Back in the mid- to late- 1960 s, the television show "Star Trek" portrayed the futuristic lives of starship crew on a mission to explore for new life forms. On almost every show the crew, while cruising in the solar system, faced some sort of new danger. Often, the ship s sensors picked up something abnormal that could affect the welfare of the ship, and a crewmember would notify the captain of the danger. The captain would then announce a Red Alert -- which meant crews should prepare to take immediate action to meet the danger.
So as the captain of your ship (organization), you need to be warned to take action and get actively involved concerning several dangers that face EMS -- and specifically field operations -- now and in the immediate future. My hope is that you can call for a Red Alert in your own organization if needed. I also hope EMS operations across your region, state and nation will help protect the operations aspect of your service delivery. Unfortunately, I hope you won t be surprised when other forces try to implement changes without your input.
Are you aware the American College of Physicians (ACEP) and the National Association of EMS Physicians (NAEMSP) recently developed a revision of a standardized list of equipment for ambulances? (as reviewed in JEMS.com author Dr. Keith Wesley s Oct. 23 article, The New National Standard for Equipment on Ambulances .) The list updates the equipment and supplies that ACEP and NAEMSP feel should be carried on ambulances.
I have to ask the question. Why aren t the people who actually operate and manage EMS services developing recommendations like these? They (You) are the ones working in the field and delivering prehospital care on a daily basis. Who should the real experts be at determining what equipment and supplies are needed for pre-hospital emergency medical care?
OK, I m not looking to pick a fight with the physicians. What I am trying to do is motivate EMS leaders to take leadership roles -- get involved at local, state and national levels and participate in helping EMS grow. Yes, EMS is still a child compared to other medical professions, but it s time for the upcoming leaders in EMS to become actively involved in making the delivery of emergency medical services better. That means stepping up to the plate and helping set the standards and guidelines for ambulance operations.
Every decade seems to develop around certain buzzwords, and today s EMS buzz word is evidence-based practice. We ve had 30 years of providing prehospital medicine based on none-to-little scientific proof. Now medical directors, state EMS officials, educators and researchers are slowly shifting the emphasis from a delivery model that was put in place without any evidence of benefit to prehospital care established on examples of care that provides the best benefit to patient outcomes. Again, this movement isn t being championed by the leaders who operate EMS services. Hello. Red Alert!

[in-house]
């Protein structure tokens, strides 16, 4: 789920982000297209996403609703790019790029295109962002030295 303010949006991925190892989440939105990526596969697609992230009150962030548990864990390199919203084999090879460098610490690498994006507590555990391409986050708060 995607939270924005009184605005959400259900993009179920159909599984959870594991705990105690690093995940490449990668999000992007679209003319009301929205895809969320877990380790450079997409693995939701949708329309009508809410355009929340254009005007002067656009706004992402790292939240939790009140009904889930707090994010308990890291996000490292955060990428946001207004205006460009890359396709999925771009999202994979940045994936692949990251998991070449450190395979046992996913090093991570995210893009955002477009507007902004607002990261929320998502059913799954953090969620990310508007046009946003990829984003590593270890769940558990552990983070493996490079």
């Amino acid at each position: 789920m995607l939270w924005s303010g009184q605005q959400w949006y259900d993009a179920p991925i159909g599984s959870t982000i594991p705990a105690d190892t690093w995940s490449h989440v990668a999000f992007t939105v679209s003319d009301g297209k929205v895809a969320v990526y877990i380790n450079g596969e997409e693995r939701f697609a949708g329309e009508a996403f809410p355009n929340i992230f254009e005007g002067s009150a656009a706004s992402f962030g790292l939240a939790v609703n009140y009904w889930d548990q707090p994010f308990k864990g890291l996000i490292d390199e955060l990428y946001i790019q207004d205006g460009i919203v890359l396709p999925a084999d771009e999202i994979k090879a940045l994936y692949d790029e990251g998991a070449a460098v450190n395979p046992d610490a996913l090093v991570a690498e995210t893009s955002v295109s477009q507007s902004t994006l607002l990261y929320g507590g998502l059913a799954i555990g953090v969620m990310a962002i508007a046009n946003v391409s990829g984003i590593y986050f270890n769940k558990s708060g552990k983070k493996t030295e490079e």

Managers and leaders in EMS should be looking at what services benefits their communities and be at the forefront of making sure those service are delivered.
Another area for a Red Alert is basing your service performance on standards of a high-performance EMS system that are established by national newspapers. Or by being sucked into believing that the only true measure of an EMS system is the measure of your cardiac arrest survival rates. Why would anyone base their performance, or success, on 1% or less of their call volume? This is like having 100 students in your class and only one pass the class. Is your success based on the one student or on the group? You be the judge. Don t get me wrong I believe in benchmarks and standards. I just don t believe that single criteria should be the only measure of a successful EMS system.
Field intubation is another area being closely monitored and researched by many different groups in medicine. When things go bad with a field intubation, there are mortal consequences. EMS leaders should be the main group looking into the quality and effectiveness of the performances of their field personnel and conducting relevant field research.
My main fear is that someday a dozen research studies will highlight the problems with intubation and the negative outcomes, and that the field personnel will be shaking their heads wondering how that procedure got taken away from them. EMS leaders need to be on alert for those studies designed to prove negative outcomes verses looking at the whole sum of potential outcomes.
My last Red Alert is for when medical device companies partner with national EMS groups to promote activities they feel should occur in the field. Especially when their focus is not on operations, I feel there might be a conflict of interest that is being driven by the sale of certain medical devices that as EMS leaders you need to watch out for.
So while you aren t exploring the final frontier in the 23 century, you are busy shaping EMS in your community. It s important to sometimes take a big-picture view of your organization and EMS (say from 30,000 feet).Like the captain of a starship, EMS leaders have to be alert, active and watch out for those things that will impact your future. Knowing what to look out for could help prevent problems before they get out of hand. Please make sure to fine tune your sensors and be on the lookout for issues and activities, especially on a national level, that will impact how you deliver EMS in your community.